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Slow Lifting (1 of 4): Definition and Motivation

What is Slow Lifting?

How can you trigger muscle growth in less than 2 minutes?

  • Find a moderate weight.
  • Pick up the weight.
  • Lift the weight slowly.

Click this slow lift video link if the videos below aren’t displaying.

This is a GIF of Matt squatting slowly.
Apologies for the pasty-white Irish thighs. I was on a budget. Soccer shorts are cheap.

Not enough detail?

Read the Cliff Notes below or skip to the specifics in Part 2.

Slow Lift Protocol Summary

  • Pick an exercise – Squat, Deadlift, Row, or Press.
  • Pick a weight that’s about 50% of your 1 Rep Max.
  • Lift slowly so each rep takes 10 seconds – 5 up and 5 down.
  • Don’t pause at the top or bottom of the rep.  No breaks.
  • Complete 7-10 reps for that exercise.
  • Grab a chair and collapse.
  • Enjoy the rest of your day.
  • Seriously, you’re done.

That’s it. That’s the whole post.

That’s also HARD.  

Excruciating.

Why Lift Slowly?

  • Because you can add muscle in 2 minutes when it takes most people 20 minutes.
  • Because you don’t have to spend much or any time planning your workouts.
  • Because the stronger you get, the less frequently you’ll work out.

Wha-wha-WHAT?

As you get stronger and lift heavier, your muscles need more time to heal. That means you need more rest each day and/or more days between workouts.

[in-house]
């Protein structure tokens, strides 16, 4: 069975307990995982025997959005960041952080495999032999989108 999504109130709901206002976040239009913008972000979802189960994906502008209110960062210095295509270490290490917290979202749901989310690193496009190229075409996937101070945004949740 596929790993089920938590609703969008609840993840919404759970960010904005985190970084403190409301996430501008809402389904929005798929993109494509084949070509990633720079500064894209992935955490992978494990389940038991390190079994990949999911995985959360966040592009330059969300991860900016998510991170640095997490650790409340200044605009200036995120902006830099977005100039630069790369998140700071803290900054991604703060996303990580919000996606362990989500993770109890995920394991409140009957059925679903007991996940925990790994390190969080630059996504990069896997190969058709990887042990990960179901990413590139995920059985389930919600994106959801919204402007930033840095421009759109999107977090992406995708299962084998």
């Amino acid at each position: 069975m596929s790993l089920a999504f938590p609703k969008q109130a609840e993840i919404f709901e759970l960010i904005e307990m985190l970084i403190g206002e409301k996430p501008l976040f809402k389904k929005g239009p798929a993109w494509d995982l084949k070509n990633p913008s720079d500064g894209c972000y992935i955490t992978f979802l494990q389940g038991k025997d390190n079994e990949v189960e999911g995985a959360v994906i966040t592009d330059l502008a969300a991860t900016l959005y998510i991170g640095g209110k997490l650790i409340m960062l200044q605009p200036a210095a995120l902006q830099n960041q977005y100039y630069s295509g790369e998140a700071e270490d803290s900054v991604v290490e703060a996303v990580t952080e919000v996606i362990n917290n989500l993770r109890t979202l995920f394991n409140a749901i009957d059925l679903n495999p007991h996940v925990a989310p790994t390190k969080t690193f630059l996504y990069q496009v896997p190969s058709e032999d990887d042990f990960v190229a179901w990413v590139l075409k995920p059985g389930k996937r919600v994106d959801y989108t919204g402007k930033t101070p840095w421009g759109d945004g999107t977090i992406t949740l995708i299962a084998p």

How Slow Lifting Helped Me

Strategy is making choices and deliberately choosing to be different.

Michael Porter

I chose slow lifting because I wanted to let my body heal from five years of heavy CrossFit workouts and a lifetime of Sparring. I still love both, but I wanted to save time, focus on flexibility, and maintain my strength.

Those choices aren’t for everyone. That’s my strategy. I wanted to lower my body fat levels with less exercise time. I wanted to reclaim physical energy from long workouts and redirect it towards speaking, writing, business, and family.

Sounds weird? If you’ve ever felt brain-dead and couch-bound after a long workout, remember the hours you spent recovering to function normally. I traded off peak physical performance for more hours in the day with mental clarity. Overachievers might want both and trade-off something else.

If you’re interested in getting fit in less time, the good news is: Slow Lifting paired with Low Carb Eating worked. My body fat went down. I increased weight substantially on my major lifts using the slow lift criteria. I gained back time and energy for the rest of my life outside the gym.

There are no solutions, only trade-offs.

Thomas Sowell

Read Part 2 for how I exercised on the Slow Lift protocol, Part 3 for how I ate to support muscle growth and fat burning, and Part 4 for results, analysis, and who would or would not benefit from this workout.